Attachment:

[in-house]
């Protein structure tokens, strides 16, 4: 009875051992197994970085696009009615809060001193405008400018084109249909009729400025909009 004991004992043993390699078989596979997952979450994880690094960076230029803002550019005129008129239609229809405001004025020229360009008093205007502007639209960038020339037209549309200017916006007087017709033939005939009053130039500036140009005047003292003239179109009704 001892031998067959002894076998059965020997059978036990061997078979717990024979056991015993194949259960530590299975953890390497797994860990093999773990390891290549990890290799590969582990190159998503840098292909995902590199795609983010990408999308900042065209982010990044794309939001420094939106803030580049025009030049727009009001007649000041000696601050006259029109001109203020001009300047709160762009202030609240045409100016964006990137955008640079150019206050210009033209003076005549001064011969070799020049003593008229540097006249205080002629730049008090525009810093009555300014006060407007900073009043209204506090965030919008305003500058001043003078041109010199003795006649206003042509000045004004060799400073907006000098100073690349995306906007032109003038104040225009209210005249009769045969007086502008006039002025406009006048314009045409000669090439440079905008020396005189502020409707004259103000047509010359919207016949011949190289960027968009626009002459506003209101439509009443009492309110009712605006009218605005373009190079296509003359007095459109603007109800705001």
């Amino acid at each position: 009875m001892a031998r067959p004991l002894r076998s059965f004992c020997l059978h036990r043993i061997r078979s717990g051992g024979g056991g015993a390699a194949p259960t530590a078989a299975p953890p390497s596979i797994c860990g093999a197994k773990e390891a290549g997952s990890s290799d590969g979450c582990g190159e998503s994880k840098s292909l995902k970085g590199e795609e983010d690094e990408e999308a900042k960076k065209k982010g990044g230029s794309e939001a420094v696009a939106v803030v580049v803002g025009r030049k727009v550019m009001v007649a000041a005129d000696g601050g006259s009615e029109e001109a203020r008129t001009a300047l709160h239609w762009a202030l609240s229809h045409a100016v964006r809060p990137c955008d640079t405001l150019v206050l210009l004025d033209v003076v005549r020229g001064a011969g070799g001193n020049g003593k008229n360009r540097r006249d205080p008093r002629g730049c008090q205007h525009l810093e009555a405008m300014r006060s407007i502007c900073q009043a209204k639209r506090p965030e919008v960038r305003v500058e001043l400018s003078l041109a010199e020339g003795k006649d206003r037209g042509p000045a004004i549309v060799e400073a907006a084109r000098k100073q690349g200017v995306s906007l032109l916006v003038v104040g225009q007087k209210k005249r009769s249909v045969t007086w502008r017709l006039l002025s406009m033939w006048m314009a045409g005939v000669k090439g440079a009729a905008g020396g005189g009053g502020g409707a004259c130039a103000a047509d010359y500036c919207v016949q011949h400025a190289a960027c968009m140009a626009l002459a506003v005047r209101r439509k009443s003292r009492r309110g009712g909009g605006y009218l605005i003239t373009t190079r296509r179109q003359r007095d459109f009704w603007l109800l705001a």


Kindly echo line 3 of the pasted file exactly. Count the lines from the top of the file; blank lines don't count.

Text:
């Amino acid at each position: 009875m001892a031998r067959p004991l002894r076998s059965f004992c020997l059978h036990r043993i061997r078979s717990g051992g024979g056991g015993a390699a194949p259960t530590a078989a299975p953890p390497s596979i797994c860990g093999a197994k773990e390891a290549g997952s990890s290799d590969g979450c582990g190159e998503s994880k840098s292909l995902k970085g590199e795609e983010d690094e990408e999308a900042k960076k065209k982010g990044g230029s794309e939001a420094v696009a939106v803030v580049v803002g025009r030049k727009v550019m009001v007649a000041a005129d000696g601050g006259s009615e029109e001109a203020r008129t001009a300047l709160h239609w762009a202030l609240s229809h045409a100016v964006r809060p990137c955008d640079t405001l150019v206050l210009l004025d033209v003076v005549r020229g001064a011969g070799g001193n020049g003593k008229n360009r540097r006249d205080p008093r002629g730049c008090q205007h525009l810093e009555a405008m300014r006060s407007i502007c900073q009043a209204k639209r506090p965030e919008v960038r305003v500058e001043l400018s003078l041109a010199e020339g003795k006649d206003r037209g042509p000045a004004i549309v060799e400073a907006a084109r000098k100073q690349g200017v995306s906007l032109l916006v003038v104040g225009q007087k209210k005249r009769s249909v045969t007086w502008r017709l006039l002025s406009m033939w006048m314009a045409g005939v000669k090439g440079a009729a905008g020396g005189g009053g502020g409707a004259c130039a103000a047509d010359y500036c919207v016949q011949h400025a190289a960027c968009m140009a626009l002459a506003v005047r209101r439509k009443s003292r009492r309110g009712g909009g605006y009218l605005i003239t373009t190079r296509r179109q003359r007095d459109f009704w603007l109800l705001a």